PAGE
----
Reading Development

Random readings on society, politics and change – Jorge Carrillo

Climate Justice and the Right to the City

The two great challenges facing cities worldwide in the decades to come are inequality and climate change. Yet the two challenges, and the two sets of political infrastructures that prioritize them, largely operate in isolation from each other. Often, it is argued or assumed that actions to redress social and environmental challenges are in tension; they must be balanced. In this paper, drawing on case studies of low-carbon policy and water scarcity in São Paulo, I argue that the opposite is true. I outline the case that, for both infrastructural and political reasons, the best strategy to slash carbon emissions and adapt to the inevitable climate-linked disasters we cannot prevent is for public authorities working with community-based groups and movements to take immediate action to reduce urban inequalities, housing inequality in particular. In short, the best way to prevent ecological breakdown is to democratically pursue climate policies that reduce social inequality. Shorter: effective urban climate politics converge with the already-thriving “right to the city” agenda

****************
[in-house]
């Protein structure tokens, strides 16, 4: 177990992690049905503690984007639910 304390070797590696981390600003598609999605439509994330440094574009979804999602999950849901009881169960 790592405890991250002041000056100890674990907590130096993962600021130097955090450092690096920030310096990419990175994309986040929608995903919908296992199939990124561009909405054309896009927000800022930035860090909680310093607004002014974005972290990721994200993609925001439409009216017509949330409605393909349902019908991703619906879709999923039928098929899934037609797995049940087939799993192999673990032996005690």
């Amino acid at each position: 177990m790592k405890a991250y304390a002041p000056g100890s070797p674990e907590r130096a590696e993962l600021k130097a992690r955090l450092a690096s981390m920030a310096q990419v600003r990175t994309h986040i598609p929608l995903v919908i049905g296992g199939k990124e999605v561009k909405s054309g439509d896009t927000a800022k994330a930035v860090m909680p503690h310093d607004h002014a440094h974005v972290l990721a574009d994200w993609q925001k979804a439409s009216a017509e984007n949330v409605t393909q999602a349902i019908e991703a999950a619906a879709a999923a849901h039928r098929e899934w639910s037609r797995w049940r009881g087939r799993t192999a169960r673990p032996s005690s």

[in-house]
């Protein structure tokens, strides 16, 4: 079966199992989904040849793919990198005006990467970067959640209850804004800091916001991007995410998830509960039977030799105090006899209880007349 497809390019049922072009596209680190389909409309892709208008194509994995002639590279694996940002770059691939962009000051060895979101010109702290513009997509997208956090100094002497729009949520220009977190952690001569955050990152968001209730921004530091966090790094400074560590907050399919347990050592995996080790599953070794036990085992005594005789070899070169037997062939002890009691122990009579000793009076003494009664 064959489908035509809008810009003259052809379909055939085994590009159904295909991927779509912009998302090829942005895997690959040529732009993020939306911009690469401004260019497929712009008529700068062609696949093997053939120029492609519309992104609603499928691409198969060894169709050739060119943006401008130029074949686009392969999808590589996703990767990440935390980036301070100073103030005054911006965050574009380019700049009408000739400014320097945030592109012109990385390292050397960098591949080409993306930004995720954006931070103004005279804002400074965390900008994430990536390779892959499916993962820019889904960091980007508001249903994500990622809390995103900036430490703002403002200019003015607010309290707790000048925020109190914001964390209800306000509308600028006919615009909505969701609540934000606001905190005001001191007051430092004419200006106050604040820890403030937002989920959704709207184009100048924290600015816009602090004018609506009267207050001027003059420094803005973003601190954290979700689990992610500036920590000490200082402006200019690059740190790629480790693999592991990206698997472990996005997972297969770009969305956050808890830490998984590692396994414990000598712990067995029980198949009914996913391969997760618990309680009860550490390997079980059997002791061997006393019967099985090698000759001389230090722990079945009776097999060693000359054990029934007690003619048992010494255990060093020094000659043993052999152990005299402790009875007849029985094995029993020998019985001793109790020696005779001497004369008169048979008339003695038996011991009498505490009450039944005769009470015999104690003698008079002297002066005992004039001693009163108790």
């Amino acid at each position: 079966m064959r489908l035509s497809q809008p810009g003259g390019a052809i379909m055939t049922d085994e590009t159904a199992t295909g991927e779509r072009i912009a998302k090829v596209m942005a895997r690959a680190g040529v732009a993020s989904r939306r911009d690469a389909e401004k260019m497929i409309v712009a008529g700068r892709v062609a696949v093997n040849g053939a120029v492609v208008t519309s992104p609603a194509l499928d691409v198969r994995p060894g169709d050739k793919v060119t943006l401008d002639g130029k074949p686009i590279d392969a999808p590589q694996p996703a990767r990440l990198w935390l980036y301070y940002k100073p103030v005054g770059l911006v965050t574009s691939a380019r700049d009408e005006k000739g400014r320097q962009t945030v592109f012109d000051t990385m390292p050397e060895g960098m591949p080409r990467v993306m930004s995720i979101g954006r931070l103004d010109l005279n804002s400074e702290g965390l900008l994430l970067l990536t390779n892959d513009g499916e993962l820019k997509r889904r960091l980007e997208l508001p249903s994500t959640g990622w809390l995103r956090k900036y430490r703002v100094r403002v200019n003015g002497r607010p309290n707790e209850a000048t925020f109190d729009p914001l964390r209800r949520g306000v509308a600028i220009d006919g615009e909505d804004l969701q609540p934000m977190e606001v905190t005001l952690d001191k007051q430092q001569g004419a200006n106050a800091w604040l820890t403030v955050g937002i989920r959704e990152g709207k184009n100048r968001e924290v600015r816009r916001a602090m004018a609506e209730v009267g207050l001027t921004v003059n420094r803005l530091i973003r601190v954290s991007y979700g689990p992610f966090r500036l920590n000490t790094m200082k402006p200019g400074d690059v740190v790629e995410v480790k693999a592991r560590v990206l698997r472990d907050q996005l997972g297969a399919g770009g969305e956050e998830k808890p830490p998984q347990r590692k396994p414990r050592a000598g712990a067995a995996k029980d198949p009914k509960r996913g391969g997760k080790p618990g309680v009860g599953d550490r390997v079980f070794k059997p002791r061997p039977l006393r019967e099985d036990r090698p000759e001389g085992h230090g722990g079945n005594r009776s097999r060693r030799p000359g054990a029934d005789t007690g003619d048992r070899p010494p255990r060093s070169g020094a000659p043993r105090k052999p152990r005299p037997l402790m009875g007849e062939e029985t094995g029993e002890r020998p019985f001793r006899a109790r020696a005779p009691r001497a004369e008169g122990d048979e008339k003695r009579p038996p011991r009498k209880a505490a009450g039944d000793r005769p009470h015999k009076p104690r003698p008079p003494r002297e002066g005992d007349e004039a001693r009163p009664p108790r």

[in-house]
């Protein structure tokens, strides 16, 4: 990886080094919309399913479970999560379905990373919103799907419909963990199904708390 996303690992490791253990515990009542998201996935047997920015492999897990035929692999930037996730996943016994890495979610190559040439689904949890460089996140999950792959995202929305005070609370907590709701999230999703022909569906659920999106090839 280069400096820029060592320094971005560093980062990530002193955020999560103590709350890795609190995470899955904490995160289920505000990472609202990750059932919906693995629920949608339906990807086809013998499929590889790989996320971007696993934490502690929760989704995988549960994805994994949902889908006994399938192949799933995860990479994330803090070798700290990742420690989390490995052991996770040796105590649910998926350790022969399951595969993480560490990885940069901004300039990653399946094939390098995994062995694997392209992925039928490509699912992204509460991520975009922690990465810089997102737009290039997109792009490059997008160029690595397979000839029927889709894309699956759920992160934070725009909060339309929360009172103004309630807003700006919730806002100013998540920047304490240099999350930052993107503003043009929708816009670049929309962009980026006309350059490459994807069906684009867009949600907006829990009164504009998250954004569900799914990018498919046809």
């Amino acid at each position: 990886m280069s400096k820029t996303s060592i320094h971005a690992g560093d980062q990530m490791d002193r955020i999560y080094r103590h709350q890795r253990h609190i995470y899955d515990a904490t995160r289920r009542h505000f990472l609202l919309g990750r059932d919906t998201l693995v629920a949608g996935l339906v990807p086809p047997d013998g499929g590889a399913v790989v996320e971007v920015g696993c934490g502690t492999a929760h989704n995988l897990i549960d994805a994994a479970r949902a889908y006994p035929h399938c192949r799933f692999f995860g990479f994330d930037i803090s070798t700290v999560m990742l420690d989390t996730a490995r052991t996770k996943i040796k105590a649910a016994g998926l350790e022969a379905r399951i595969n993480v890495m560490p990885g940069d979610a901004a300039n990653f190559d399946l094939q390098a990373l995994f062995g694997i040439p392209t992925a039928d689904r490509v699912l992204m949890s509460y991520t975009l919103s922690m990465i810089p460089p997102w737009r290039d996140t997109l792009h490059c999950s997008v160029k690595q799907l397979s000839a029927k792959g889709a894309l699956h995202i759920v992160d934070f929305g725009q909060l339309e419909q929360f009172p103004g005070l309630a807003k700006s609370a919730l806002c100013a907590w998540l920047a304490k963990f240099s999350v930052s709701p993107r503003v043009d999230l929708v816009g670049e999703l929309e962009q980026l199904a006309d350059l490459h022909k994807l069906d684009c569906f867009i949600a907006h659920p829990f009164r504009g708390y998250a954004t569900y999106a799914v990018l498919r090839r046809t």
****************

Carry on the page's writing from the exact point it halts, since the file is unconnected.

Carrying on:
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This entry was posted on Sunday, 2 June 2019 by in Climate change, Urban issues and tagged , , .
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